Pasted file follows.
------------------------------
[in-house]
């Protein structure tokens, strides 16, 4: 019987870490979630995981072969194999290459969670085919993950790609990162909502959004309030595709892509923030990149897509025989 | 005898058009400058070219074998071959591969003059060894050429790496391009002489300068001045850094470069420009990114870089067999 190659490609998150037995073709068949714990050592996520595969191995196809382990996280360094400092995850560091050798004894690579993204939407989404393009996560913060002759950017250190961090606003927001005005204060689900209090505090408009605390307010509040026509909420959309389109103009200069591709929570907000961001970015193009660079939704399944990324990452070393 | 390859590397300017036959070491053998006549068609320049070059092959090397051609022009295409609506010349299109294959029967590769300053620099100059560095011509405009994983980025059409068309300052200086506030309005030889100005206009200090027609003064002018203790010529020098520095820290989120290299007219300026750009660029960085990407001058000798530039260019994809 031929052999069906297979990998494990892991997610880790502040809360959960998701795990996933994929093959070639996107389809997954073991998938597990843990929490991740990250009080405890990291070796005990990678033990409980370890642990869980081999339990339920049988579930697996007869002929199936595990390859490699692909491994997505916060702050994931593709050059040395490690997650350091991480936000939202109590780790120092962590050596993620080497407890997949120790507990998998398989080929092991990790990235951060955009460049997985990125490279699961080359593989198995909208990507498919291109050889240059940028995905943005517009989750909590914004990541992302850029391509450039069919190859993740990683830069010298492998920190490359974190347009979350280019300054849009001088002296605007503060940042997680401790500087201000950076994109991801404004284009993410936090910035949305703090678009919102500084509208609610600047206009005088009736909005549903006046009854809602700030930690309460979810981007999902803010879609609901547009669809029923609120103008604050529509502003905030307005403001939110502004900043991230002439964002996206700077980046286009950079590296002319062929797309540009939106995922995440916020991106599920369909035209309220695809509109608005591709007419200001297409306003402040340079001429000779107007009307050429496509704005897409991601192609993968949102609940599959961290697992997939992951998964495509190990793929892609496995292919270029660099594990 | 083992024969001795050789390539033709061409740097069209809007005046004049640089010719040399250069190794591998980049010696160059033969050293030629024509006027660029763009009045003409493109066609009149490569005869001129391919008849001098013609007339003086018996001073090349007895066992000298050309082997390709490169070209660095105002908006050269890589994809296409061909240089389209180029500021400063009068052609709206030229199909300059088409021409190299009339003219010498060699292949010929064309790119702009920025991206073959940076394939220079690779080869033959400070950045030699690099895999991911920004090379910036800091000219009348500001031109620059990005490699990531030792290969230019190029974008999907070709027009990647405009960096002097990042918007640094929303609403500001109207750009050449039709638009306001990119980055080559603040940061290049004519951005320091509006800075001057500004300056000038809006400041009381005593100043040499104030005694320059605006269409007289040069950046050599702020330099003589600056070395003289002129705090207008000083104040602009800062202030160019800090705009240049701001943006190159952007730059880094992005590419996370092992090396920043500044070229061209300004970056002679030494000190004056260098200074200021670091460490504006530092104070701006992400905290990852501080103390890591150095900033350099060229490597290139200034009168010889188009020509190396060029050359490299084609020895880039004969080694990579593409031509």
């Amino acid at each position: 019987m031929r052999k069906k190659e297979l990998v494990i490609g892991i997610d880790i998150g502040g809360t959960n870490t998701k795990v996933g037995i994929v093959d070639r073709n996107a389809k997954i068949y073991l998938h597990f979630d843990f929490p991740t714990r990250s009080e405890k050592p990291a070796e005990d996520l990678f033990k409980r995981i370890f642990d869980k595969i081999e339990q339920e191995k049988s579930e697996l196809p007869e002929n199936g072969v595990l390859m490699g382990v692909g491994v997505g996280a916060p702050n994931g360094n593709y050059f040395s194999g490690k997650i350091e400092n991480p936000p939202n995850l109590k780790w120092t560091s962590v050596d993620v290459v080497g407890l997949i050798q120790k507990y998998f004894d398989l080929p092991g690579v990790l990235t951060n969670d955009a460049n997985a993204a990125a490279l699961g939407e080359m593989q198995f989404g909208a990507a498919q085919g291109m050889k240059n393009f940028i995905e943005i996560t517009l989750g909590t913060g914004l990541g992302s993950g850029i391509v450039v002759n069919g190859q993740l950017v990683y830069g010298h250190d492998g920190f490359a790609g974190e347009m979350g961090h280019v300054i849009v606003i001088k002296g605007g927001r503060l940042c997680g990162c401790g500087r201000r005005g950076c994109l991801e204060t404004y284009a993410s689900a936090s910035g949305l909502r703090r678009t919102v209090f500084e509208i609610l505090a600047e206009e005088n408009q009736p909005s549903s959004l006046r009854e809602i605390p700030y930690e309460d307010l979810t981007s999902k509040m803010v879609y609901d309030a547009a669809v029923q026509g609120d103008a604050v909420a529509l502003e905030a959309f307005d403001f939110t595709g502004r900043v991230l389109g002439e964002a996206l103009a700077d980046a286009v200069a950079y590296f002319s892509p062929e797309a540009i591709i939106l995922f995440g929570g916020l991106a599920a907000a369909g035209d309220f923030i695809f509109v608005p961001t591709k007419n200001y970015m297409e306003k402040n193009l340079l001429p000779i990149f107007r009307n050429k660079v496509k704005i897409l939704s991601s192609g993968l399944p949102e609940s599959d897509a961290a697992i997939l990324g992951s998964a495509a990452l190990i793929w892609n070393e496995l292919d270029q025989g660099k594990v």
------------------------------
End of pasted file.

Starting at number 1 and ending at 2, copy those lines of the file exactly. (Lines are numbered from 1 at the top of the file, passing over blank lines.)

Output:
[in-house]
């Protein structure tokens, strides 16, 4: 019987870490979630995981072969194999290459969670085919993950790609990162909502959004309030595709892509923030990149897509025989 | 005898058009400058070219074998071959591969003059060894050429790496391009002489300068001045850094470069420009990114870089067999 190659490609998150037995073709068949714990050592996520595969191995196809382990996280360094400092995850560091050798004894690579993204939407989404393009996560913060002759950017250190961090606003927001005005204060689900209090505090408009605390307010509040026509909420959309389109103009200069591709929570907000961001970015193009660079939704399944990324990452070393 | 390859590397300017036959070491053998006549068609320049070059092959090397051609022009295409609506010349299109294959029967590769300053620099100059560095011509405009994983980025059409068309300052200086506030309005030889100005206009200090027609003064002018203790010529020098520095820290989120290299007219300026750009660029960085990407001058000798530039260019994809 031929052999069906297979990998494990892991997610880790502040809360959960998701795990996933994929093959070639996107389809997954073991998938597990843990929490991740990250009080405890990291070796005990990678033990409980370890642990869980081999339990339920049988579930697996007869002929199936595990390859490699692909491994997505916060702050994931593709050059040395490690997650350091991480936000939202109590780790120092962590050596993620080497407890997949120790507990998998398989080929092991990790990235951060955009460049997985990125490279699961080359593989198995909208990507498919291109050889240059940028995905943005517009989750909590914004990541992302850029391509450039069919190859993740990683830069010298492998920190490359974190347009979350280019300054849009001088002296605007503060940042997680401790500087201000950076994109991801404004284009993410936090910035949305703090678009919102500084509208609610600047206009005088009736909005549903006046009854809602700030930690309460979810981007999902803010879609609901547009669809029923609120103008604050529509502003905030307005403001939110502004900043991230002439964002996206700077980046286009950079590296002319062929797309540009939106995922995440916020991106599920369909035209309220695809509109608005591709007419200001297409306003402040340079001429000779107007009307050429496509704005897409991601192609993968949102609940599959961290697992997939992951998964495509190990793929892609496995292919270029660099594990 | 083992024969001795050789390539033709061409740097069209809007005046004049640089010719040399250069190794591998980049010696160059033969050293030629024509006027660029763009009045003409493109066609009149490569005869001129391919008849001098013609007339003086018996001073090349007895066992000298050309082997390709490169070209660095105002908006050269890589994809296409061909240089389209180029500021400063009068052609709206030229199909300059088409021409190299009339003219010498060699292949010929064309790119702009920025991206073959940076394939220079690779080869033959400070950045030699690099895999991911920004090379910036800091000219009348500001031109620059990005490699990531030792290969230019190029974008999907070709027009990647405009960096002097990042918007640094929303609403500001109207750009050449039709638009306001990119980055080559603040940061290049004519951005320091509006800075001057500004300056000038809006400041009381005593100043040499104030005694320059605006269409007289040069950046050599702020330099003589600056070395003289002129705090207008000083104040602009800062202030160019800090705009240049701001943006190159952007730059880094992005590419996370092992090396920043500044070229061209300004970056002679030494000190004056260098200074200021670091460490504006530092104070701006992400905290990852501080103390890591150095900033350099060229490597290139200034009168010889188009020509190396060029050359490299084609020895880039004969080694990579593409031509």